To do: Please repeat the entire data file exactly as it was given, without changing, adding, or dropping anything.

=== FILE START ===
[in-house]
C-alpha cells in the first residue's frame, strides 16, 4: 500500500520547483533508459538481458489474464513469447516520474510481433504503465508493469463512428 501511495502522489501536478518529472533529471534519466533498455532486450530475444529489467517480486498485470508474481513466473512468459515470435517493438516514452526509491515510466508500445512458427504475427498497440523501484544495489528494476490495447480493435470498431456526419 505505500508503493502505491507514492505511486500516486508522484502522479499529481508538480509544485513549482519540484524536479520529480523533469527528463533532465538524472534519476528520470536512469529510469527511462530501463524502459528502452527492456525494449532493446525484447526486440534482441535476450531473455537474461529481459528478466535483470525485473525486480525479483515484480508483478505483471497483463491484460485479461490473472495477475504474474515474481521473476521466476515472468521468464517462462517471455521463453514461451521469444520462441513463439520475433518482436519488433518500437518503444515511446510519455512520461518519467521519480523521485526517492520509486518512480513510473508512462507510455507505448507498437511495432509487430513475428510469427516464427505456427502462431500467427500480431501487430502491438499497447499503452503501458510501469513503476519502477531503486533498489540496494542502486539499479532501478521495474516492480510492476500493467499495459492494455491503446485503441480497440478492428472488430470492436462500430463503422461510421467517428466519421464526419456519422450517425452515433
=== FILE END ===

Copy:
[in-house]
C-alpha cells in the first residue's frame, strides 16, 4: 500500500520547483533508459538481458489474464513469447516520474510481433504503465508493469463512428 501511495502522489501536478518529472533529471534519466533498455532486450530475444529489467517480486498485470508474481513466473512468459515470435517493438516514452526509491515510466508500445512458427504475427498497440523501484544495489528494476490495447480493435470498431456526419 505505500508503493502505491507514492505511486500516486508522484502522479499529481508538480509544485513549482519540484524536479520529480523533469527528463533532465538524472534519476528520470536512469529510469527511462530501463524502459528502452527492456525494449532493446525484447526486440534482441535476450531473455537474461529481459528478466535483470525485473525486480525479483515484480508483478505483471497483463491484460485479461490473472495477475504474474515474481521473476521466476515472468521468464517462462517471455521463453514461451521469444520462441513463439520475433518482436519488433518500437518503444515511446510519455512520461518519467521519480523521485526517492520509486518512480513510473508512462507510455507505448507498437511495432509487430513475428510469427516464427505456427502462431500467427500480431501487430502491438499497447499503452503501458510501469513503476519502477531503486533498489540496494542502486539499479532501478521495474516492480510492476500493467499495459492494455491503446485503441480497440478492428472488430470492436462500430463503422461510421467517428466519421464526419456519422450517425452515433